“Kim Jong-un is a pale reflection of his father and grandfather. He has not had the decades of grooming and securing of a power base that Jong-il enjoyed before assuming control from his father,” said Bruce Klingner, an Asia policy analyst at the Heritage Foundation in Washington.

North Korean Dynastic Succession Tested in Tapping Kim’s Son
Business Week

The stability of nuclear-armed North Korea may hinge on whether its military and the family of deceased dictator Kim Jong Il agree that his little-known, twenty-something son can extend six decades of dynastic rule.

Kim Jong Un was named to high-level military and party posts in September 2010. Kim Jong Il, who died of a heart attack Dec. 17, groomed his son for succession by featuring him prominently at a party congress and having him meet with foreign dignitaries.

The younger Kim is slated to take the reins of an economy whose 24 million largely impoverished people — five percent of whom serve in the military — have almost no access to outside media and suffer from chronic malnutrition. North Korea shows no signs of abandoning its nuclear weapons program in the face of global sanctions and any sign of concessions from the new leader could undermine his position.

“It’s not going to be an easy succession,” said Hong Yung Lee, a professor of East Asian politics at the University of California at Berkeley, in a phone interview. “The most important institution is the military. How will it handle Kim Jong Un?”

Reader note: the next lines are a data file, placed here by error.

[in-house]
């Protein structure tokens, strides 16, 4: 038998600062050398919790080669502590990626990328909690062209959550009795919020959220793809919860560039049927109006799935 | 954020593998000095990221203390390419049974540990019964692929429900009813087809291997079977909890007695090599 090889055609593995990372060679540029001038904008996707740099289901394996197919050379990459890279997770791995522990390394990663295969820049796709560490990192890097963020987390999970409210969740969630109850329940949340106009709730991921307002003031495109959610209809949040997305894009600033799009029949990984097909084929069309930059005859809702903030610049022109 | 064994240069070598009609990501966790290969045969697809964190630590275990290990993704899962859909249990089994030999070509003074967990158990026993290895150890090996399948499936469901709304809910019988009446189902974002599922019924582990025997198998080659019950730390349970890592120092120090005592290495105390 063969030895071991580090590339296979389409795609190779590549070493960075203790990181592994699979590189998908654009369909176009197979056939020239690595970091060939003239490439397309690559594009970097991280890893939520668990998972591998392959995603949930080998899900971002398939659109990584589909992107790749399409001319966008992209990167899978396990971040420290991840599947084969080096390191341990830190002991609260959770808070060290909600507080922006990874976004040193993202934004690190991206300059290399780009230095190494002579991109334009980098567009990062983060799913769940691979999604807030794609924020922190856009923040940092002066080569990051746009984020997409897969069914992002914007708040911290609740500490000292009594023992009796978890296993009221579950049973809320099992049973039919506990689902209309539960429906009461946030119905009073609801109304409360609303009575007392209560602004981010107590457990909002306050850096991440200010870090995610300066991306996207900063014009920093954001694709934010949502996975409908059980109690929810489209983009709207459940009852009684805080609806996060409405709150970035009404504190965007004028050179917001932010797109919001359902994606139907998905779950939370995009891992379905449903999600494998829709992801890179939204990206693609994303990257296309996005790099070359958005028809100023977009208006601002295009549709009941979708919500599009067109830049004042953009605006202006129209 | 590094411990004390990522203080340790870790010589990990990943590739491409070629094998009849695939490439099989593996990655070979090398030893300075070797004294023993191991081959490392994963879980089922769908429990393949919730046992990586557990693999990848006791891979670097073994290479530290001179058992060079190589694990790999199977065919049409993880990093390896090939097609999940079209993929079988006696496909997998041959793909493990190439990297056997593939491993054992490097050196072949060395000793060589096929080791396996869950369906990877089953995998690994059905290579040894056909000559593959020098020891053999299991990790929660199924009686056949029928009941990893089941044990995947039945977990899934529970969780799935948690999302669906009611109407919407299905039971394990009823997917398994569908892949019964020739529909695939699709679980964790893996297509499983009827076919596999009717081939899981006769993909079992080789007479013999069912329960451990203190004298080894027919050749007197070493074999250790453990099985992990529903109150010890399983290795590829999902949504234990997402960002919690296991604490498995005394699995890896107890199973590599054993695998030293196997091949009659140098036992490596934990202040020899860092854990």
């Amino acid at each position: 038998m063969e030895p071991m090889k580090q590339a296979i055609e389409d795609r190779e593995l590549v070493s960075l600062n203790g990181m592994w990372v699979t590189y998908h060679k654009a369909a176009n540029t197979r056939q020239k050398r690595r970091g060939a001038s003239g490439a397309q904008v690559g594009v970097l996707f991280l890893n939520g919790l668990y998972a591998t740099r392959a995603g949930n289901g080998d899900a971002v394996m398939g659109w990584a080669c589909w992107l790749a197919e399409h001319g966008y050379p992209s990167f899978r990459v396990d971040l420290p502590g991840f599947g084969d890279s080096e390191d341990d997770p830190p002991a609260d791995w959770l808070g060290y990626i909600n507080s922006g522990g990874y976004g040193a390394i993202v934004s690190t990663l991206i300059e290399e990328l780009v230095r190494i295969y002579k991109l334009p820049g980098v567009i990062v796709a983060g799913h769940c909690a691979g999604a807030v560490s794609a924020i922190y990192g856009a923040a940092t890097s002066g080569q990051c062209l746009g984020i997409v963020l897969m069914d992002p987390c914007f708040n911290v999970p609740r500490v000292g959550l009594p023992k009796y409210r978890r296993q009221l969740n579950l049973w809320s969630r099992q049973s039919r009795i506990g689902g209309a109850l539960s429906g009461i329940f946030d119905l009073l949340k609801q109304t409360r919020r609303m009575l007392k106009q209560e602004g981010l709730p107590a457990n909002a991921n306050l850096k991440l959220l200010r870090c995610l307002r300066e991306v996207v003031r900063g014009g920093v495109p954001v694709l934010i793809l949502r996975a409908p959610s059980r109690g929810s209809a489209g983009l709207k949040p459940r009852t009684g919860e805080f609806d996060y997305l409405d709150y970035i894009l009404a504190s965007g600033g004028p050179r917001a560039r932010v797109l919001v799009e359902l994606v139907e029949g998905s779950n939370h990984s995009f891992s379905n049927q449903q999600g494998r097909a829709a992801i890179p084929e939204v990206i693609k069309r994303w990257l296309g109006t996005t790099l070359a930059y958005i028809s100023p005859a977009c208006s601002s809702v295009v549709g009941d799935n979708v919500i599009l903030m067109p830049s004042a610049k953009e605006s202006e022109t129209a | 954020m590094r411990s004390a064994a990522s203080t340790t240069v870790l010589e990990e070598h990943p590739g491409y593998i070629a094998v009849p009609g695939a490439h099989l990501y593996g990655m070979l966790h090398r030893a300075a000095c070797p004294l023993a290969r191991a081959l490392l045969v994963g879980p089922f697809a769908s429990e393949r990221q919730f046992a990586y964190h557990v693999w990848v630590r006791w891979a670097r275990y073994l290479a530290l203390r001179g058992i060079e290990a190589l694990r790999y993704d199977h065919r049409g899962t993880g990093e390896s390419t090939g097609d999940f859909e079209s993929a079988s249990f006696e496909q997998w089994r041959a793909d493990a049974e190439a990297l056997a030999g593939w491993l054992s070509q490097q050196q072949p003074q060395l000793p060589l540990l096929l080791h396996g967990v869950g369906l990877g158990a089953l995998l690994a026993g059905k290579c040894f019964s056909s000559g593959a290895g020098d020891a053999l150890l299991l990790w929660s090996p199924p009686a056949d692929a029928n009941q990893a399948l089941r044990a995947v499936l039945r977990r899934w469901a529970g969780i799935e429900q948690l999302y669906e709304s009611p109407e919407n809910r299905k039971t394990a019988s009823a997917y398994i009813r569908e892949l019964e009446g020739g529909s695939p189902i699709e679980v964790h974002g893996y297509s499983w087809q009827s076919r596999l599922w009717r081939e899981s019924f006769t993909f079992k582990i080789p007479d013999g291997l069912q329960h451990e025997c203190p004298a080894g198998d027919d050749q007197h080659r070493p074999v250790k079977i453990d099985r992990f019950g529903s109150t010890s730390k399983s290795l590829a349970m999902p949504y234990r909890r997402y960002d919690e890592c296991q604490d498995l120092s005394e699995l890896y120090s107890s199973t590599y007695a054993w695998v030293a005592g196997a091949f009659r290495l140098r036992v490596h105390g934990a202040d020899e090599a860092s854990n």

‘Team America: World Police’ surges as Twitter topic following Kim Jong Il’s death
New York Daily News

The death of Kim Jong Il has brought renewed interest in the North Korean dictator’s most high-profile performance on this side of the Pacific — as a singing puppet in “South Park” creators Trey Parker and Matt Stone’s 2004 comedy “Team America: World Police.”

The marionette movie became a high-trending Twitter topic almost immediately after North Korean television announced Sunday night that the country’s “Supreme Leader” had died of a heart attack in Pyongyang at the age of 69.

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Kim Jong Un's Haircut All The Rage in North Korea

Young men are flocking to North Korean barbershops to get a haircut styled after the dictator-in-waiting, Kim Jong Un, according to Reuters.

The youngest son of Kim Jong Il, dubbed “Young General,” is believed to be in his late 20s and is being groomed to be the next leader of the isolated Communist country. As for his own grooming, Kim prefers something Korean American teens sported in the mid-1990s. High and tight on the sides, the top left long and slicked back.

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The young Kim’s haircut is dubbed a “youth” or “ambition” hairstyle in North Korea, South Korea’s Chosun Ilbo newspaper has reported.

Earlier this week, North Korean state news agency KCNA quoted barber An Su-gil as saying the short-cut, medium-cut and square-cut hairstyles are now popular among young men.

North Korean newspaper Rodong Sinmun wrote in September that neat and short hair for young people makes them “captivating.”

“A young man with (an) ambitious high sided haircut looks so sobering and stylish,” the paper added.